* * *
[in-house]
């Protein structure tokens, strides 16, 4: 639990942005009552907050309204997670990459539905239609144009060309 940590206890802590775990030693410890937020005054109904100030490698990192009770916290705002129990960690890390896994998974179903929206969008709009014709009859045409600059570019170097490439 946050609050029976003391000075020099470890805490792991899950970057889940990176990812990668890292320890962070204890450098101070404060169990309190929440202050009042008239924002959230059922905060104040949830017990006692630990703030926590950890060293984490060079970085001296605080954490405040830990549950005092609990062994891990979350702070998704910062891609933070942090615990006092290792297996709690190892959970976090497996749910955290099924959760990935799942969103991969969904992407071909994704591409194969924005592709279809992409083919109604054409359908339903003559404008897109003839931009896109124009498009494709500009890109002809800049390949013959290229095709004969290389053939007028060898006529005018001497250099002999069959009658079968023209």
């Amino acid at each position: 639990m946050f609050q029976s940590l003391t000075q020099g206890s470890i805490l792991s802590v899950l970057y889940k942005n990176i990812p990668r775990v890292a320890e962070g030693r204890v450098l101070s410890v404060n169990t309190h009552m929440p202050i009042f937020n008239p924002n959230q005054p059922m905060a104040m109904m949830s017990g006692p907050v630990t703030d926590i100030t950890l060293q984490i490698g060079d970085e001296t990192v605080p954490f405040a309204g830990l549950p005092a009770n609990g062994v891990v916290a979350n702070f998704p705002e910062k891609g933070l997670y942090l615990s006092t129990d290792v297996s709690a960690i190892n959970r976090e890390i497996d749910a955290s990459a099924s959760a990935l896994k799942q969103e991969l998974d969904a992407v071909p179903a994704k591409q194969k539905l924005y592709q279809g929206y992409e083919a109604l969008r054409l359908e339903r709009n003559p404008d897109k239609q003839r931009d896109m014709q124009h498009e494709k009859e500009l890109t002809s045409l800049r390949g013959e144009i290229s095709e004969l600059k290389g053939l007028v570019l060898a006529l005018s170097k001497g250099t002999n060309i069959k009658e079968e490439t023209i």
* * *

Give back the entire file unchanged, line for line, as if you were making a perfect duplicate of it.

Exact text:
[in-house]
């Protein structure tokens, strides 16, 4: 639990942005009552907050309204997670990459539905239609144009060309 940590206890802590775990030693410890937020005054109904100030490698990192009770916290705002129990960690890390896994998974179903929206969008709009014709009859045409600059570019170097490439 946050609050029976003391000075020099470890805490792991899950970057889940990176990812990668890292320890962070204890450098101070404060169990309190929440202050009042008239924002959230059922905060104040949830017990006692630990703030926590950890060293984490060079970085001296605080954490405040830990549950005092609990062994891990979350702070998704910062891609933070942090615990006092290792297996709690190892959970976090497996749910955290099924959760990935799942969103991969969904992407071909994704591409194969924005592709279809992409083919109604054409359908339903003559404008897109003839931009896109124009498009494709500009890109002809800049390949013959290229095709004969290389053939007028060898006529005018001497250099002999069959009658079968023209």
């Amino acid at each position: 639990m946050f609050q029976s940590l003391t000075q020099g206890s470890i805490l792991s802590v899950l970057y889940k942005n990176i990812p990668r775990v890292a320890e962070g030693r204890v450098l101070s410890v404060n169990t309190h009552m929440p202050i009042f937020n008239p924002n959230q005054p059922m905060a104040m109904m949830s017990g006692p907050v630990t703030d926590i100030t950890l060293q984490i490698g060079d970085e001296t990192v605080p954490f405040a309204g830990l549950p005092a009770n609990g062994v891990v916290a979350n702070f998704p705002e910062k891609g933070l997670y942090l615990s006092t129990d290792v297996s709690a960690i190892n959970r976090e890390i497996d749910a955290s990459a099924s959760a990935l896994k799942q969103e991969l998974d969904a992407v071909p179903a994704k591409q194969k539905l924005y592709q279809g929206y992409e083919a109604l969008r054409l359908e339903r709009n003559p404008d897109k239609q003839r931009d896109m014709q124009h498009e494709k009859e500009l890109t002809s045409l800049r390949g013959e144009i290229s095709e004969l600059k290389g053939l007028v570019l060898a006529l005018s170097k001497g250099t002999n060309i069959k009658e079968e490439t023209i």